However, such discussions have become rare. Recently, an author complained to me that, although he’d been writing for seven years and had even gotten several of his works published, he’d never received any feedback from readers or critics. This isn’t just a matter of reader indifference. The real problem is that, while China has a robust sci-fi publishing industry, the country lacks an effective review system capable of giving authors direct feedback and helping readers identify which works are worth their time.

That’s why I’m currently working to set up an industry review platform, like Locus in the United States. A healthy publishing ecosystem depends on interaction between authors, editors, reviewers, and readers. Thanks to the recent flood of publisher money, we have an abundance of the first group, but there’s still an acute shortage of editors and reviewers.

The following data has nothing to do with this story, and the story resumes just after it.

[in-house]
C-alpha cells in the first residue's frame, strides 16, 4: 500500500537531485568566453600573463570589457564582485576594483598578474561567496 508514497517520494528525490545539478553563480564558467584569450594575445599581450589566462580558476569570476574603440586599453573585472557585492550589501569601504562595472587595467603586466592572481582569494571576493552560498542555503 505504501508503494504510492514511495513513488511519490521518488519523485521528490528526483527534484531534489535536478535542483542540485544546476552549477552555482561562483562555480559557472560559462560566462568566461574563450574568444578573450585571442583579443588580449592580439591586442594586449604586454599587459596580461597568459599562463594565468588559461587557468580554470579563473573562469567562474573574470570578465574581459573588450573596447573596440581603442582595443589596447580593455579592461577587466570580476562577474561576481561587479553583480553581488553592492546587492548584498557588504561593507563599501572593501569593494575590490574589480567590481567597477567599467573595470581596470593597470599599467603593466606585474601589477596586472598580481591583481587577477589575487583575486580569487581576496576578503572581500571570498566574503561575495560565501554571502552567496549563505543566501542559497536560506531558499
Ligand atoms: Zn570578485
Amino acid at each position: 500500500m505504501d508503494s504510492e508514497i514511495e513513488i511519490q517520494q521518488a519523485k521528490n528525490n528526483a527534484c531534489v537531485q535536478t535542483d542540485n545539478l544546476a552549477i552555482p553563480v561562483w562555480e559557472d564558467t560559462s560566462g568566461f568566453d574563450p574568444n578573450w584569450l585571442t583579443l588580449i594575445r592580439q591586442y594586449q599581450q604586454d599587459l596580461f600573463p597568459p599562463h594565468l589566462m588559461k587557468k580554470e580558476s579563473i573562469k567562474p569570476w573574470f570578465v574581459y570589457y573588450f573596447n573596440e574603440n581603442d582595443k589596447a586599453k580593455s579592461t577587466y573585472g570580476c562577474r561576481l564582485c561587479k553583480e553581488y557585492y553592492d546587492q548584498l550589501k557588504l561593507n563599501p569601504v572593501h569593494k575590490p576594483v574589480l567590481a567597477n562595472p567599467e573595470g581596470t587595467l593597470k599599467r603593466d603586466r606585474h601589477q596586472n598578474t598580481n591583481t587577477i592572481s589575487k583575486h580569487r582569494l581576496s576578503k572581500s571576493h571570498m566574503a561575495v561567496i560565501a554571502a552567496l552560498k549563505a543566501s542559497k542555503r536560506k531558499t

When SFW launched 40 years ago, the industry was still a small, tightknit circle. But as that universe has expanded ever outward, it’s become clear that SFW can no longer work alone. The next generation of sci-fi authors stands ready to explore new worlds. It’s up to the rest of us to help them get there.